The NYPD sergeant on trial for the fatal shooting of a bat-wielding Bronx woman has been found not guilty in the woman’s death, a judge ruled Thursday morning.
Bronx Supreme Court Justice Robert Neary said he found Sgt. Hugh Barry not guilty of all charges — including murder — in the Oct. 2016 shooting of 66-year-old Deborah Danner.
Barry, who opted for a non-jury trial, testified during the two-week proceeding that he fired two bullets into the schizophrenic woman–using his service weapon, not a taser–because he feared for his life.
“I just see the bat swinging, and that’s when I fired,’’ the 32-year-old said from the stand Tuesday. “I’m looking at this bat that can crack me in the head and kill me.”
Defense lawyer Andrew Quinn argued Wednesday that Barry was imminently threatened when Danner took a step in his direction holding the bat.
“If she hadn’t taken that step, we wouldn’t be having a trial. We wouldn’t be having a funeral,” the defense attorney said.
But prosecutors insisted during the proceedings that Barry ignored his training when he walked into the mentally ill woman’s bedroom — causing the already angry and agitated Danner to have become even more aggravated.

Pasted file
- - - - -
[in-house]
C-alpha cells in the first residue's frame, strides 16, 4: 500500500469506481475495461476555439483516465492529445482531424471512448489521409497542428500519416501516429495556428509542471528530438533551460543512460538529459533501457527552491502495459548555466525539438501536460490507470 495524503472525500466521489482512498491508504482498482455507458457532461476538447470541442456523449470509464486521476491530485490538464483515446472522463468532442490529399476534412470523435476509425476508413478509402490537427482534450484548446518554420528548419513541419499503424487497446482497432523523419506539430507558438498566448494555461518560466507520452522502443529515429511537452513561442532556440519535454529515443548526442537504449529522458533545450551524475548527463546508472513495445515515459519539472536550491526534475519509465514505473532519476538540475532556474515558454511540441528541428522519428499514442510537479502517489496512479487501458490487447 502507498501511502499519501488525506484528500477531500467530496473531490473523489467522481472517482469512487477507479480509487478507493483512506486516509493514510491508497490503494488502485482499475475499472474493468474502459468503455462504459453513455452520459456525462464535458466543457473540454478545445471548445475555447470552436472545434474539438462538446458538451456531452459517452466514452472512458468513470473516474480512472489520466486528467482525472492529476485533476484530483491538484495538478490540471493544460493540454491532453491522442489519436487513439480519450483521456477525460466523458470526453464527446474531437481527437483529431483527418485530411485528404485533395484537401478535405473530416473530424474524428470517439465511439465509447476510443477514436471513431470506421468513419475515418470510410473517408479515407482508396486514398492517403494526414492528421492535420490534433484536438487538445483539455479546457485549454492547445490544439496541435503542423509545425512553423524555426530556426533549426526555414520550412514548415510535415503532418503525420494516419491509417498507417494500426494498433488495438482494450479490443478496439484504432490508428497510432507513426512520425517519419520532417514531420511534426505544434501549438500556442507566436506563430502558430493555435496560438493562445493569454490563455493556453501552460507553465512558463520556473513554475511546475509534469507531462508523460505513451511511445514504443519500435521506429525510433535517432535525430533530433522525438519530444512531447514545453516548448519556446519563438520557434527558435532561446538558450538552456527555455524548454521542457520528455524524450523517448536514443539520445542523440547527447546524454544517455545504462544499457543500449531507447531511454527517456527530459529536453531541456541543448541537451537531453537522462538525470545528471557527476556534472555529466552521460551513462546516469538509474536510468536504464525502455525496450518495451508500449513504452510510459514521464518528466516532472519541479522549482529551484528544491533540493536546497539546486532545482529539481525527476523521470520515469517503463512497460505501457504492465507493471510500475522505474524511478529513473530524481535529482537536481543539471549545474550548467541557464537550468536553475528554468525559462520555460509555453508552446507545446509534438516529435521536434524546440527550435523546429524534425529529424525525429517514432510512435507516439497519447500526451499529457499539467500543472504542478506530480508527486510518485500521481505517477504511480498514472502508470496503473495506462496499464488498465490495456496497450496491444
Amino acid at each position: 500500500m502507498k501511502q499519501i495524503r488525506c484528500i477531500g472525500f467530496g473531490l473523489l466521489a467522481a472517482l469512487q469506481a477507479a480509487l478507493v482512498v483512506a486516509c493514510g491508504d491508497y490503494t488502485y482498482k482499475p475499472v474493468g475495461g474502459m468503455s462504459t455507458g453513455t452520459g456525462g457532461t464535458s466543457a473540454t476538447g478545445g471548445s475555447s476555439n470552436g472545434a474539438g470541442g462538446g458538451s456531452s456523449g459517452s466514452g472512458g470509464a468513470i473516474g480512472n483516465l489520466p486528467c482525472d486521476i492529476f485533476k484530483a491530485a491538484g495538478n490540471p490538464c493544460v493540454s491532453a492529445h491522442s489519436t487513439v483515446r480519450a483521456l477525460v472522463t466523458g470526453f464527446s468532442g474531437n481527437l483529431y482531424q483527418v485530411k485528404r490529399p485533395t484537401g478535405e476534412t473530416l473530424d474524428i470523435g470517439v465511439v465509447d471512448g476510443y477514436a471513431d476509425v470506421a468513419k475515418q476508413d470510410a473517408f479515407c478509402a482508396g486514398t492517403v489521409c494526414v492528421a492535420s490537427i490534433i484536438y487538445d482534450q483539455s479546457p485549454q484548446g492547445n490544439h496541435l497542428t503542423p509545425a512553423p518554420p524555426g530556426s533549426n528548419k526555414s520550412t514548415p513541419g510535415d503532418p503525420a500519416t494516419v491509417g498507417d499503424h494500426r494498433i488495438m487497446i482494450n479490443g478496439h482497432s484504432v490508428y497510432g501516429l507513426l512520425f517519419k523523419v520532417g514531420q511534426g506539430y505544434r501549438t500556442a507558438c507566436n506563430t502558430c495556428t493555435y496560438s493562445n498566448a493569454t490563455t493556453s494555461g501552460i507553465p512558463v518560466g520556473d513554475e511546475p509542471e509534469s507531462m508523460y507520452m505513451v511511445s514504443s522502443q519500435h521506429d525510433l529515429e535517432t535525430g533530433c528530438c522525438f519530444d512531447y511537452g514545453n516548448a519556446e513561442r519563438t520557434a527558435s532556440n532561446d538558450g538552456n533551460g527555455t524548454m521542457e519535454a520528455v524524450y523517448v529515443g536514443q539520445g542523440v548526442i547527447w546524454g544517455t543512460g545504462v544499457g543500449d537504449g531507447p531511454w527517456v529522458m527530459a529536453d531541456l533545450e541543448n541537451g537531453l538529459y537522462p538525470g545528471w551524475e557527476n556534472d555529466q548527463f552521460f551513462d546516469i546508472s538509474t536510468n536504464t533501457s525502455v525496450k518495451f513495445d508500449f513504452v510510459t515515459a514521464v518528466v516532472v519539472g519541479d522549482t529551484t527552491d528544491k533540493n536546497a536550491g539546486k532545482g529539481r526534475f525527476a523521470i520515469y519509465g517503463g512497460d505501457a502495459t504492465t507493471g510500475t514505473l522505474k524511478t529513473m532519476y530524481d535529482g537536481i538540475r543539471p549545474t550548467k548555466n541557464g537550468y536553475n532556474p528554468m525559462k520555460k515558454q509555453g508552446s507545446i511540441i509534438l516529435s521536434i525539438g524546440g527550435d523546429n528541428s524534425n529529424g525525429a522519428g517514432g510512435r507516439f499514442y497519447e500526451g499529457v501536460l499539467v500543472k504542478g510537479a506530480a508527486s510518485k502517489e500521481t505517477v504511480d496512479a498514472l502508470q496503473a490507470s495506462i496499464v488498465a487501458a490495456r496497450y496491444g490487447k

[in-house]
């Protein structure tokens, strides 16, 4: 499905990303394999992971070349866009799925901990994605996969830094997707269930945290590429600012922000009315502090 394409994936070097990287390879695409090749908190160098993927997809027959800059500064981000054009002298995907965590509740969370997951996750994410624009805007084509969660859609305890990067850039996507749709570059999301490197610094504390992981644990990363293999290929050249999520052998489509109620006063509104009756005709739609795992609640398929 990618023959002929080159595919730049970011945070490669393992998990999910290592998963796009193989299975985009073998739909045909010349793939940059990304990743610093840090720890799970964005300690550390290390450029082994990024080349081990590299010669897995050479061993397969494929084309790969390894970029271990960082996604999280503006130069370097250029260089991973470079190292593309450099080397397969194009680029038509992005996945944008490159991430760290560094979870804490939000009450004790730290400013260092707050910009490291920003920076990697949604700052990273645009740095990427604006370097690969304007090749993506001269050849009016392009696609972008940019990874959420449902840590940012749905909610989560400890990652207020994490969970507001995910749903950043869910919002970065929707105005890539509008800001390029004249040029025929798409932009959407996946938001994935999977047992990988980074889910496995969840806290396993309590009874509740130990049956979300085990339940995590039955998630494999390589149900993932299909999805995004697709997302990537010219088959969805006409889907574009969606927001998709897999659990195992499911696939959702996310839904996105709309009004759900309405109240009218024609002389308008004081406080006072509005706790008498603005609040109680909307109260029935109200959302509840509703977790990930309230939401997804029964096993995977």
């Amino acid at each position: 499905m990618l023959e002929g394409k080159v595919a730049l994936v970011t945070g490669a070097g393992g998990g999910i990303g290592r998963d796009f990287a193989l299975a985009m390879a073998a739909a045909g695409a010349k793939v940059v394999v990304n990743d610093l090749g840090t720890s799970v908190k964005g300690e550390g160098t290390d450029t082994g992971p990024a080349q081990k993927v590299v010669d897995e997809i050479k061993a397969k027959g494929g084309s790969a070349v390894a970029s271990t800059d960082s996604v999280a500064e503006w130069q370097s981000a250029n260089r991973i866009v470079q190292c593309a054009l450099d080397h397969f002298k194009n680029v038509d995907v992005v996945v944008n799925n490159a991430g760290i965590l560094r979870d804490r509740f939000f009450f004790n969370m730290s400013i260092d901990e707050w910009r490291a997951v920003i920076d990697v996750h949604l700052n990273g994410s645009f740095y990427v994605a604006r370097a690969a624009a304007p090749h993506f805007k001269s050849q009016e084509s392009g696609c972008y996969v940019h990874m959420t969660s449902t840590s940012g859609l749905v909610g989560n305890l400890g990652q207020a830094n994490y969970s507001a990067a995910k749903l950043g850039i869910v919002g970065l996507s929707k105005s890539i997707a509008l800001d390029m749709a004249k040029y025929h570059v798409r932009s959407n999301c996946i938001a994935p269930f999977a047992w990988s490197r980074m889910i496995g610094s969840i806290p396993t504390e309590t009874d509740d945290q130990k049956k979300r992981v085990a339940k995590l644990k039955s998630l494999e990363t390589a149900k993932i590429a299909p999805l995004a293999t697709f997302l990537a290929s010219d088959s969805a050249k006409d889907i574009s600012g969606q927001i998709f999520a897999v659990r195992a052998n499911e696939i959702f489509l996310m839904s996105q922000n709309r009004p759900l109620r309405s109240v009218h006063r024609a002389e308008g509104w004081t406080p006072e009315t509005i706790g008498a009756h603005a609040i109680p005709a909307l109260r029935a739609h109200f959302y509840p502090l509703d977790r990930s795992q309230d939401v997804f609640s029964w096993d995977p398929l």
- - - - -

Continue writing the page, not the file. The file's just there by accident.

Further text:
“[Barry] failed to fulfilled his duties as a patrol supervisor,” Assistant DA Wanda Perez-Maldonado argued during her closings. “He failed to make use of the resources available to him.”
“He created to the situation…..that led to her death,” Maldonado added.
The incident began when the 31-year-old sergeant and others arrived at Danner’s apartment after a neighbor reported a screaming resident.
Barry peered into the woman’s bedroom, where he spotted her sitting “on her bed furiously snapping a pair of green-handled metal scissors,” according to court papers.
He claims he asked her to put the scissors down, but she brandished them in his direction, and spat, “I’m not f–king coming out!”
She eventually dropped the scissors, but then pulled a baseball bat from between her bed sheets and lunged at Barry–who was also armed with a taser, the papers say.
He fired two shots from his service weapon, hitting her in the torso, and she later died at a nearby hospital.
The shooting prompted street protests and was immediately criticized by police commissioner James O’Neill, who told reporters, “We failed,” and Mayor de Blasio, who called Danner’s death “tragic and unacceptable.”
Barry’s case marks the first time an on-duty officer has faced murder charges since the notorious police shooting of Amadou Diallo in 1999.
Danner’s family has filed a federal lawsuit against the city.
A nine-year veteran of the 43rd Precinct, Barry could have faced up to life in prison if he was convicted on the murder charge.